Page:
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READERS [respond]



Being a resident in the eastern half of Highlands Ranch, I am pretty offended by your article (“A lovely walk,” Jeff Rundles, July) – lumping the city into a far-flung development and (saying) we could see our property values “plummet” due to its “walkability.”  Having said this, I would assume that you really have not done much research on the amount of parks and open space trails in the area.

In addition, many newer homes are much more energy efficient than older homes, giving them a lower carbon footprint than smaller older homes. I would rather have the larger more efficient home myself if it is offering the same carbon footprint, since so many people seemed concerned with this.

Personally, I think people like to write about this more than they really care about it, since you can only do so much unless you want to be one of those weirdos drying out your paper towels after you use them.
There are a lot of city dwellers that do not like planned developments like Highlands Ranch. But the bottom line is they keep property values up (more than a lot of areas in Denver metro), and they are a great place to raise a family, with top-notch schools and recreation. My house is still worth more than I paid for it four years ago, and I am a five-minute walk through the park and open space to a state-of-the-art recreation center.


As a 40-year advocate of the rights for individuals who are disabled and/or handicapped I can appreciate your experiences (“Handicapped parking spaces,” Pat Wiesner, July).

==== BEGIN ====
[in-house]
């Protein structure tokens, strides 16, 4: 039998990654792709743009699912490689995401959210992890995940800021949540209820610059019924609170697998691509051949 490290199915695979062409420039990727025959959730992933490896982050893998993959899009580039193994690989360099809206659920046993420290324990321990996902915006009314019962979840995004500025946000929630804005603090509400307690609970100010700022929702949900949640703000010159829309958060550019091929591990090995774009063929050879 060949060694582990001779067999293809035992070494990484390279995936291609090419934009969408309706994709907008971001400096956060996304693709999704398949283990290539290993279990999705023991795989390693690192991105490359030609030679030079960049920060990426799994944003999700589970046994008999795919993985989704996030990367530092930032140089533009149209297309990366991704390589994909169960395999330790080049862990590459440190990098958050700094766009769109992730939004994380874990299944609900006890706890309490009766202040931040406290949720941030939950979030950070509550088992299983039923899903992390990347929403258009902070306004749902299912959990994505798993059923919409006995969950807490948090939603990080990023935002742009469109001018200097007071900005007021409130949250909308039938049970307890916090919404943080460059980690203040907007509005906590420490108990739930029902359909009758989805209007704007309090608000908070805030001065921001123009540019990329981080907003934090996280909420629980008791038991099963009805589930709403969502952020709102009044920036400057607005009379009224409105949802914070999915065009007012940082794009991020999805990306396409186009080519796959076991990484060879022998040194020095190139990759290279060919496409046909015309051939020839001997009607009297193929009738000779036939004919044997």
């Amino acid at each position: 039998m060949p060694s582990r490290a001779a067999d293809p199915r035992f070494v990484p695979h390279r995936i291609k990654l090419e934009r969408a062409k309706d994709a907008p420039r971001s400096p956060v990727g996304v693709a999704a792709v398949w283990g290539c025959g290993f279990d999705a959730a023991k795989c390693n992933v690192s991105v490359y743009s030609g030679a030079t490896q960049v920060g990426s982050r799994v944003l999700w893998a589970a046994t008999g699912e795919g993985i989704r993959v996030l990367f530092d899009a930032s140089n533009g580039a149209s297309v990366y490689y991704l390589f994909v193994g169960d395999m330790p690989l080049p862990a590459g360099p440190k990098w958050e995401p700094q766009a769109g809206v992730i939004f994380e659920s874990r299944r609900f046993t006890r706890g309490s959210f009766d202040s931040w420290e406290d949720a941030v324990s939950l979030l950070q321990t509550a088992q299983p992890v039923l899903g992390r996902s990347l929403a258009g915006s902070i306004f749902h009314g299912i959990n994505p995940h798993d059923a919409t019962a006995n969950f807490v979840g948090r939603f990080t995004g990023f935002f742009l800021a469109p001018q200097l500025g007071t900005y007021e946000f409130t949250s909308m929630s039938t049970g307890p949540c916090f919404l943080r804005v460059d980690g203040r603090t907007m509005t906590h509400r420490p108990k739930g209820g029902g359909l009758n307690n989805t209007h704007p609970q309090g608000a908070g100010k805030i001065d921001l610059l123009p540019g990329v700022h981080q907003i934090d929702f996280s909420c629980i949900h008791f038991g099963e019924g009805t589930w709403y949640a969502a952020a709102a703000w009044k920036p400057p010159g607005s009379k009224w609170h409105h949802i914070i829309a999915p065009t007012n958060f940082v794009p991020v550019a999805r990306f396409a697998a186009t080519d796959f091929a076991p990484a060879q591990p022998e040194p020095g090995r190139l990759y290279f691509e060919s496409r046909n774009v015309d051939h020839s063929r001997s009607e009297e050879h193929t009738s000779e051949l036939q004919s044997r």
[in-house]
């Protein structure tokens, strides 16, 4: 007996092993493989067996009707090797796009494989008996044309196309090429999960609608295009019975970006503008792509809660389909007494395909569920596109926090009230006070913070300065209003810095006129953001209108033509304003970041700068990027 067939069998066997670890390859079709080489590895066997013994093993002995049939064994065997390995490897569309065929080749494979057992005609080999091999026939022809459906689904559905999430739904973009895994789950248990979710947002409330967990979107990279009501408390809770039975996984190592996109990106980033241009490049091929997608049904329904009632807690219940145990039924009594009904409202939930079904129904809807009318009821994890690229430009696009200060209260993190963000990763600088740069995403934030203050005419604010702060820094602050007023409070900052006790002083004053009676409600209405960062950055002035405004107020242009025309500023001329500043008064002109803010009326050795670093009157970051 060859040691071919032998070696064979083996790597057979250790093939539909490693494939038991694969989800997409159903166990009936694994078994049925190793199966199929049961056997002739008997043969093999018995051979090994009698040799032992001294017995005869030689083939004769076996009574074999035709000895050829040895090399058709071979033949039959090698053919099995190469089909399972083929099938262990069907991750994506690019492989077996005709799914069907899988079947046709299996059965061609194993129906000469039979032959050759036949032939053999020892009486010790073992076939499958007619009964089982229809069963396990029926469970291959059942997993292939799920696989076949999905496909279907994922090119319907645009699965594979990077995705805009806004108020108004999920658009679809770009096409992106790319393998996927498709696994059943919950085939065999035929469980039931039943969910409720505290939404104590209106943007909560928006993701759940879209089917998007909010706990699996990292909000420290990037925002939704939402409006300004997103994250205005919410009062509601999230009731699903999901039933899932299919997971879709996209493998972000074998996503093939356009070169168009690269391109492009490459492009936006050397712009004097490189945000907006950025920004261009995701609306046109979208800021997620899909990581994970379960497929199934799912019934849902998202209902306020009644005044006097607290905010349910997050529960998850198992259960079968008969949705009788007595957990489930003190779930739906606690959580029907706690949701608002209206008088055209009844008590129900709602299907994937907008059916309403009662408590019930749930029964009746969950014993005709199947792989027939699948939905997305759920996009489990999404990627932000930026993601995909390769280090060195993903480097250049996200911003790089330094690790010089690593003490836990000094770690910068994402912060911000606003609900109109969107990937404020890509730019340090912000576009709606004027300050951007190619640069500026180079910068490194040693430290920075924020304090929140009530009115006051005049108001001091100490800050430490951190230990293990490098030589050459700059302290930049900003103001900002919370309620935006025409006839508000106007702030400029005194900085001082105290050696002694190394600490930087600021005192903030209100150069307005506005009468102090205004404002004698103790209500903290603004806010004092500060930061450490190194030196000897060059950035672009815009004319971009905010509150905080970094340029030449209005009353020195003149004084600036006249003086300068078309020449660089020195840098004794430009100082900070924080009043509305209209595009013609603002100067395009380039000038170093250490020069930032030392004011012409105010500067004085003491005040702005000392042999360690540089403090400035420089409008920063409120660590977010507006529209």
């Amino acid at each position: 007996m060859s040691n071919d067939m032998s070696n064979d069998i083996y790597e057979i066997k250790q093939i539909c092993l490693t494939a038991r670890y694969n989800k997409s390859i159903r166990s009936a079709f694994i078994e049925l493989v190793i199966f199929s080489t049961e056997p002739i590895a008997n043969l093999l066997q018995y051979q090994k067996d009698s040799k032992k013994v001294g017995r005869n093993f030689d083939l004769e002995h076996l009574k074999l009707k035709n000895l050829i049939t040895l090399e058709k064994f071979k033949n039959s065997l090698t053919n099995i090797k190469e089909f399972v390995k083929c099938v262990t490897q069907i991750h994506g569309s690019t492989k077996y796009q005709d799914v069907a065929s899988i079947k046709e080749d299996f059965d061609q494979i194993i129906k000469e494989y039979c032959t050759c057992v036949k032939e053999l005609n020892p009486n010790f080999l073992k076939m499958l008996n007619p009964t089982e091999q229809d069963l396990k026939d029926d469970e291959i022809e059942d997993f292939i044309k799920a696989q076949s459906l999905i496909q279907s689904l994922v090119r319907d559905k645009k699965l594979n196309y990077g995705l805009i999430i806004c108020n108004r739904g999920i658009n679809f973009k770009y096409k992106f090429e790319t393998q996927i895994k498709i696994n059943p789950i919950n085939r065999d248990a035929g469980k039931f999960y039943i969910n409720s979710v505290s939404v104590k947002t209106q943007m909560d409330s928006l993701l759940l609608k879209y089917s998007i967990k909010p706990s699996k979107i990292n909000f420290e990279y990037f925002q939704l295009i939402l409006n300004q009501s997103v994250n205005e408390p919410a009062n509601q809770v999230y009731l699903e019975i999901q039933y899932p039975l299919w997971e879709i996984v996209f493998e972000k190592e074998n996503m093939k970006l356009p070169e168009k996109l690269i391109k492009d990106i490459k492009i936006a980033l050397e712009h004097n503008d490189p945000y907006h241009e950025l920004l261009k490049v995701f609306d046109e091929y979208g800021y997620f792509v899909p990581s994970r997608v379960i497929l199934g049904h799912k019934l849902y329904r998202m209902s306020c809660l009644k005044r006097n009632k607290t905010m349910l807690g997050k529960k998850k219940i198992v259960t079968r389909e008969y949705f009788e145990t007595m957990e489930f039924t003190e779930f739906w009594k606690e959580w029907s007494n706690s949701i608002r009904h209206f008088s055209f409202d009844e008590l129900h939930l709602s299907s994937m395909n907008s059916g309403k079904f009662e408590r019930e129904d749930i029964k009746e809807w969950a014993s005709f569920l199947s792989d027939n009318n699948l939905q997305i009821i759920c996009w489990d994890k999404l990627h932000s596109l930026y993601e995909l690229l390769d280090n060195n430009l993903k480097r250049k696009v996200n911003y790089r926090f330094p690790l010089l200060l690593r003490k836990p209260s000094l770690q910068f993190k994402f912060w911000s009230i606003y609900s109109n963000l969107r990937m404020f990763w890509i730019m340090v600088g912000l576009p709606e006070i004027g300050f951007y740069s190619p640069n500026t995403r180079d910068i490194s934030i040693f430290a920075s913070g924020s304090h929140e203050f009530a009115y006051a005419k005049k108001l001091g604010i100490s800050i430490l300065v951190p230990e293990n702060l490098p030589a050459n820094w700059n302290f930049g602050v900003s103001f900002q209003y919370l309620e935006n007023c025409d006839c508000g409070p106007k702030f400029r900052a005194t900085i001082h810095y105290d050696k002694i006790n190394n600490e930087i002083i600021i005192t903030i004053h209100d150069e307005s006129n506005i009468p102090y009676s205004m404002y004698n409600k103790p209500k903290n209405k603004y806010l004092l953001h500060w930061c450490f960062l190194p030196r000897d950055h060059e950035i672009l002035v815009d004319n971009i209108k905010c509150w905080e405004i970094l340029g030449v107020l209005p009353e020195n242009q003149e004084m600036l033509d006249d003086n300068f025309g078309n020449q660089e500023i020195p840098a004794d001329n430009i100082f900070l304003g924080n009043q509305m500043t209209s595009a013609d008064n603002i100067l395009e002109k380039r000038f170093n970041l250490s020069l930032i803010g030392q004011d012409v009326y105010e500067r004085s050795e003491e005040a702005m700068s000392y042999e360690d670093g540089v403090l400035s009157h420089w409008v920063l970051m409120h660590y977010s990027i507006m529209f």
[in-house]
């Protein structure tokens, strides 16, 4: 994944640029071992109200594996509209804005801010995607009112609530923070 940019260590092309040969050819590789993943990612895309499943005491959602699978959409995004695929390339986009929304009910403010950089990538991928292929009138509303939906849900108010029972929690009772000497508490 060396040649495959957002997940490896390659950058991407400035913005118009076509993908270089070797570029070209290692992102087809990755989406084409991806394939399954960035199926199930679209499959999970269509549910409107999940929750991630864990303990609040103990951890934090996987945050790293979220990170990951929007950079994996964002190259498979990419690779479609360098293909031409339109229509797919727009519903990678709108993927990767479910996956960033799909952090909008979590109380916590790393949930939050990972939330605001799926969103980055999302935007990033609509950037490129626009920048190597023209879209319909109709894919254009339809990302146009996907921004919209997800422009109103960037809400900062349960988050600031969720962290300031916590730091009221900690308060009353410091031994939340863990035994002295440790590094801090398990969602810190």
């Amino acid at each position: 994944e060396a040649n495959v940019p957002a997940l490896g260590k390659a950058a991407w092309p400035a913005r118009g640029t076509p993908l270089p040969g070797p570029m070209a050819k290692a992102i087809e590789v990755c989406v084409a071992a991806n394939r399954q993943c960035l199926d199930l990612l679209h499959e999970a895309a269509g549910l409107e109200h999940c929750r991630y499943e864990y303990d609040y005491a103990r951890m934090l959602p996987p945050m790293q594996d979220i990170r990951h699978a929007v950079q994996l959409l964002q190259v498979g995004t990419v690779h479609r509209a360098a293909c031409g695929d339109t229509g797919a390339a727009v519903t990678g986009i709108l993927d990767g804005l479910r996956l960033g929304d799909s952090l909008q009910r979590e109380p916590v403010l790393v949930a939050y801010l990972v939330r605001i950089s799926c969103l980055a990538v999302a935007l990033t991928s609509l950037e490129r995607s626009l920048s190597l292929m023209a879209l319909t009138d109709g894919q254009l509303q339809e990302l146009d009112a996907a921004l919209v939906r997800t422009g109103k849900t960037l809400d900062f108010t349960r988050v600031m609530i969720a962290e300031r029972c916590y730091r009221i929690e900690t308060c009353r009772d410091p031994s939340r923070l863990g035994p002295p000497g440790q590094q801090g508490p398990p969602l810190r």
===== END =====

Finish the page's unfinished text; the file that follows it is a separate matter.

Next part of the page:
My 89-year-old mother has her parking card, and part of the enjoyment in going out with her to a restaurant or to the doctor is the general availability of incredibly convenient parking spaces. One thing that sends hackles up and down my spine is when I pull into the parking lot of my local King Soopers and I spot someone sprinting from their car to the store entrance from a “handicapped parking spot.”

The more militant advocates I have known will aggressively “attack” the violator to the point of standing behind the car as it tries to exit the spot while calling for police support to issue a ticket. The number of parking spaces and the fact they are often vacant is a definite annoyance for many people who have not experienced the need for them.

Having been around many people who are quadriplegic yet are able to drive, I can only say that the Herculean effort they have to make to get from point A to point B just to go shopping, to a movie, or a restaurant, let alone a medical appointment is something to behold. 

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